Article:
For many there is a feeling that if we look too deeply into justifying diversity and inclusion initiatives with a business outcome, this will be seen as inauthentic, profit-orientated or tokenistic.

I come from the position that in order to make change and to improve our organisation’s culture, we need to look at both the moral and the business case as two sides of the same coin.

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ByJoanne Lockwood

Allyship and going beyond the #hashtag

We cannot venture on to social media these days without being bombarded with follow requests and #hashtags.

Do we ever stop to think about these #hashtags that we are following and using?

Many represent key calendar events; those that commemorate, those that promote visibility, and those that celebrate. Over the past 12 months we have seen #blacklivesmatter, #lgbthistorymonth, #mentalhealthawarenessweek and,of course, many more.

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ByJoanne Lockwood

Driving the message that inclusion is a cold-nosed business priority

Neil, the CEO of the REC, talks about his belief that responsible and conscious capitalism can be inclusive and be able to realise the benefits to their business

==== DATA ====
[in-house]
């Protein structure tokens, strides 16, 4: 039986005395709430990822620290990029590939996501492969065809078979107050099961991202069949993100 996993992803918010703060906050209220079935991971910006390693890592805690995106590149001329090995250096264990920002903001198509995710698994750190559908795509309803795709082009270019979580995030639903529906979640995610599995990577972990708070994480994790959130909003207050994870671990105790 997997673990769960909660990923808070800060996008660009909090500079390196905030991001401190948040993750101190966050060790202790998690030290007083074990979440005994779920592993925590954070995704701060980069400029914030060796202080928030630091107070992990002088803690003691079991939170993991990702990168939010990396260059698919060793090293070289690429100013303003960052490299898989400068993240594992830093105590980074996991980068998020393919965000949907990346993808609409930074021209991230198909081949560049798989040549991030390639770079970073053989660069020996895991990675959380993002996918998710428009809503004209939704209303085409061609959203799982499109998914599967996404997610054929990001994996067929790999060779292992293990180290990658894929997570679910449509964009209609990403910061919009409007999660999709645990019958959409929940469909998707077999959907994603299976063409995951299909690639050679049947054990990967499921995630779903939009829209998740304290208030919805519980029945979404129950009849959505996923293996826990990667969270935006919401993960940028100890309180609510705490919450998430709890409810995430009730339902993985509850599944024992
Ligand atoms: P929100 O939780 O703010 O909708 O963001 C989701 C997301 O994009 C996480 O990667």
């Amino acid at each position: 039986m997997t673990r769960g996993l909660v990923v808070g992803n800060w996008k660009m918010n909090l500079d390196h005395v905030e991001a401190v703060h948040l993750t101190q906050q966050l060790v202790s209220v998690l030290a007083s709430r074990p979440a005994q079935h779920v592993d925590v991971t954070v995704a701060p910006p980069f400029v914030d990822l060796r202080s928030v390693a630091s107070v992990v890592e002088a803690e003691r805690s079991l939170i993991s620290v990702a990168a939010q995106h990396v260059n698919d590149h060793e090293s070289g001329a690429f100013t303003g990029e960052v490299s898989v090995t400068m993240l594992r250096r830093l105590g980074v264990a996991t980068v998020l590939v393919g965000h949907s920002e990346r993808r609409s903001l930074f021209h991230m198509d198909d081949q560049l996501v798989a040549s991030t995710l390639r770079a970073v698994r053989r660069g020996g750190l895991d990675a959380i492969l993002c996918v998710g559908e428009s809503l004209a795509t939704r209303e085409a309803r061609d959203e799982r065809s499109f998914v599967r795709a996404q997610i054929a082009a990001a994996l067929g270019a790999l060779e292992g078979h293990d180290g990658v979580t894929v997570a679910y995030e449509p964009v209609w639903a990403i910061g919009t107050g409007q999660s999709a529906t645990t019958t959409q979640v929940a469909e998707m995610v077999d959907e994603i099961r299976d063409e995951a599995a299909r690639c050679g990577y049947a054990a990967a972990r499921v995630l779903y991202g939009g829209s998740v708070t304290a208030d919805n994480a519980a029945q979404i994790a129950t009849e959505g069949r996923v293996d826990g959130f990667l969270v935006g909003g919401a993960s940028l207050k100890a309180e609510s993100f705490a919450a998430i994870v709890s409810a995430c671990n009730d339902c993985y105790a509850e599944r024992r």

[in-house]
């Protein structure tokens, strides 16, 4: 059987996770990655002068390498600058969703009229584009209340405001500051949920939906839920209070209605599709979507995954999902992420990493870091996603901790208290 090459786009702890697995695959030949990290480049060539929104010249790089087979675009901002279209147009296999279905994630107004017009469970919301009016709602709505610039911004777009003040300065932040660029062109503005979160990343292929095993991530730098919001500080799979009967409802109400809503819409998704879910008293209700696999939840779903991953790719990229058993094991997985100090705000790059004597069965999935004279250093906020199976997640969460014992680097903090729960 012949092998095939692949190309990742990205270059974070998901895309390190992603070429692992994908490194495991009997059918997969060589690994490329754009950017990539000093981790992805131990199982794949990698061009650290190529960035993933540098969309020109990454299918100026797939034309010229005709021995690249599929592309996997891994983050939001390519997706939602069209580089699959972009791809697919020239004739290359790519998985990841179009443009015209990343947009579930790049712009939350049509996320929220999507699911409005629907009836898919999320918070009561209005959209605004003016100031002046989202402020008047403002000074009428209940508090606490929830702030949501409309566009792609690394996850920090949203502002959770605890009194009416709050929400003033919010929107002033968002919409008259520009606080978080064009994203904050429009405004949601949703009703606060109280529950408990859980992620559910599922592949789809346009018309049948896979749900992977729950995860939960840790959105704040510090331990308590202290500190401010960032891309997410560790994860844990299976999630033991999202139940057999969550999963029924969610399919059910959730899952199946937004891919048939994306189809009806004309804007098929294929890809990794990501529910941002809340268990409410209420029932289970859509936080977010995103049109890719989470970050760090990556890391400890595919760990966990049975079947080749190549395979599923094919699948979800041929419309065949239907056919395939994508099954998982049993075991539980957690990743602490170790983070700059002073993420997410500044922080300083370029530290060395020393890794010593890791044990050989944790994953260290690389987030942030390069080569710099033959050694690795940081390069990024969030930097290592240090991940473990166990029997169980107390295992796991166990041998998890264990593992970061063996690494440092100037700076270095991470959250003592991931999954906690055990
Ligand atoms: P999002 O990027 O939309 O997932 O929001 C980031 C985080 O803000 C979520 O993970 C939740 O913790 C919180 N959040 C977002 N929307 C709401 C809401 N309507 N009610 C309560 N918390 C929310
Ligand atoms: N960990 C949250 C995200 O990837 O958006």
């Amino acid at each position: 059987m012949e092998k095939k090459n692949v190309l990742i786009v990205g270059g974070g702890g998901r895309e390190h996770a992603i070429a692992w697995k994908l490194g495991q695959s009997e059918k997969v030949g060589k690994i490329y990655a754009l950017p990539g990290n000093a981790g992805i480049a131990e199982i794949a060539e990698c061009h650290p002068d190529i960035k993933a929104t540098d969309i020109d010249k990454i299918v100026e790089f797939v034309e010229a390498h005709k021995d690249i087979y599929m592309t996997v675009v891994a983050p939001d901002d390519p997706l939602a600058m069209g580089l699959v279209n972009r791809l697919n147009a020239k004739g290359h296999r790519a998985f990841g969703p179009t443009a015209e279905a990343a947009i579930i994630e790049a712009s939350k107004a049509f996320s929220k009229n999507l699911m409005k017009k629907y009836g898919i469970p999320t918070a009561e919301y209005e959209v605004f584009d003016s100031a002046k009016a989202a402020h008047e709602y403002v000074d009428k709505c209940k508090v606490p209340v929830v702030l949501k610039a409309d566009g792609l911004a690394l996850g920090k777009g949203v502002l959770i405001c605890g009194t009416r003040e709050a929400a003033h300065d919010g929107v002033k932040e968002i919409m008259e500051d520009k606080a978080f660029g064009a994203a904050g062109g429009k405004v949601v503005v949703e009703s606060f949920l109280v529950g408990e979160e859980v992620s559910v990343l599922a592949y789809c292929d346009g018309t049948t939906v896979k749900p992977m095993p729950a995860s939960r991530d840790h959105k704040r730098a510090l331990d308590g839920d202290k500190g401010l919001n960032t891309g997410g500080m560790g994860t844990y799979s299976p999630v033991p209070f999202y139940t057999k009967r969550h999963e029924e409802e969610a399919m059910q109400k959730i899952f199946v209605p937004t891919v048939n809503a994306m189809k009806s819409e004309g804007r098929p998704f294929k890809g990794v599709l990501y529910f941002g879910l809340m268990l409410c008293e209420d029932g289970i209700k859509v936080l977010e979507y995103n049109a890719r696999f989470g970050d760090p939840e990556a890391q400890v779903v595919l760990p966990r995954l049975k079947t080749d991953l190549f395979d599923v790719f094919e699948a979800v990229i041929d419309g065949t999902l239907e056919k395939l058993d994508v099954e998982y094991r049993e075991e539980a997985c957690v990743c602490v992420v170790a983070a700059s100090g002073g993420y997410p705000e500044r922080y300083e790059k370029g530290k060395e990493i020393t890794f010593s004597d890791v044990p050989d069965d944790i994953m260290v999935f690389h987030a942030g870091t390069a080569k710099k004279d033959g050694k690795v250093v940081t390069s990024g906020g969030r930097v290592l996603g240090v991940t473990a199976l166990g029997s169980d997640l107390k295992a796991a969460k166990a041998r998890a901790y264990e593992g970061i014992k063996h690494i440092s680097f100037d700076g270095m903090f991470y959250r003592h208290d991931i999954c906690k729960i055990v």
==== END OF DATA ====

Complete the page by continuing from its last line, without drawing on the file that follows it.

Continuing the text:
Inclusion is more than a buzz word in 2021, it is a critical business priority. The main message Neil shares with the Business leaders he works with is ‘don’t leave it to your HR Director’. Inclusion needs to be companywide and often a fundamental shift to ensure that employees feel comfortable within the environment you have created and can therefore perform to the best of their ability.

 
Published Published: 08.04.2021 Recorded Recorded: 19.03.2021 Episode Length Duration: 1:04:07 Downloads Downloads: 5109
 

Neil is a proud capitalist and feels priorities around inclusion and diversity can be associated with the political left. Businesses need to understand that they work hand in hand with society, they are not separate and instead are given a license to operate by the society in which they exist. They should reflect and serve the society in which they operate. Their customer base and potential employee base is more diverse than ever, and people perform at work when they are able to be their authentic selves. Neil believes, post-lockdown we will see the concept of responsible capitalism become more pronounced, allowing businesses to state their purpose more clearly and why their success is beneficial to not only their shareholders, but also the wider community. Businesses need to think long term how to stay competitive and this includes aligning what their employees want to achieve with what the business wants to achieve, and unless they can manage this, Neil predicts they will become progressively less relevant.